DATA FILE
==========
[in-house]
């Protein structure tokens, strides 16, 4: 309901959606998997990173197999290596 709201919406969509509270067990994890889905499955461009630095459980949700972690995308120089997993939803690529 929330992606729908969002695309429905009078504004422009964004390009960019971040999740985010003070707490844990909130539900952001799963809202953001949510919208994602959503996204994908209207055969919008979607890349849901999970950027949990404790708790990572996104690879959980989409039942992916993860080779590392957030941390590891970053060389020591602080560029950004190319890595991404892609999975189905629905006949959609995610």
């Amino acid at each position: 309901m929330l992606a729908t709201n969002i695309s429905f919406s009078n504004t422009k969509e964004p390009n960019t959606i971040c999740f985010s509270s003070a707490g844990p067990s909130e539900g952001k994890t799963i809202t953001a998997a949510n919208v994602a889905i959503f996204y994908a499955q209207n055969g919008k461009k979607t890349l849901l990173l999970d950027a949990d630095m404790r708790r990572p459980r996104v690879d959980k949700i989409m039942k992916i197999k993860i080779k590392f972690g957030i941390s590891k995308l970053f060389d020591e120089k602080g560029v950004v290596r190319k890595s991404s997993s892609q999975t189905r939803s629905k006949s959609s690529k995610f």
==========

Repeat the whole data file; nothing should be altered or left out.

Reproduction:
[in-house]
């Protein structure tokens, strides 16, 4: 309901959606998997990173197999290596 709201919406969509509270067990994890889905499955461009630095459980949700972690995308120089997993939803690529 929330992606729908969002695309429905009078504004422009964004390009960019971040999740985010003070707490844990909130539900952001799963809202953001949510919208994602959503996204994908209207055969919008979607890349849901999970950027949990404790708790990572996104690879959980989409039942992916993860080779590392957030941390590891970053060389020591602080560029950004190319890595991404892609999975189905629905006949959609995610």
């Amino acid at each position: 309901m929330l992606a729908t709201n969002i695309s429905f919406s009078n504004t422009k969509e964004p390009n960019t959606i971040c999740f985010s509270s003070a707490g844990p067990s909130e539900g952001k994890t799963i809202t953001a998997a949510n919208v994602a889905i959503f996204y994908a499955q209207n055969g919008k461009k979607t890349l849901l990173l999970d950027a949990d630095m404790r708790r990572p459980r996104v690879d959980k949700i989409m039942k992916i197999k993860i080779k590392f972690g957030i941390s590891k995308l970053f060389d020591e120089k602080g560029v950004v290596r190319k890595s991404s997993s892609q999975t189905r939803s629905k006949s959609s690529k995610f």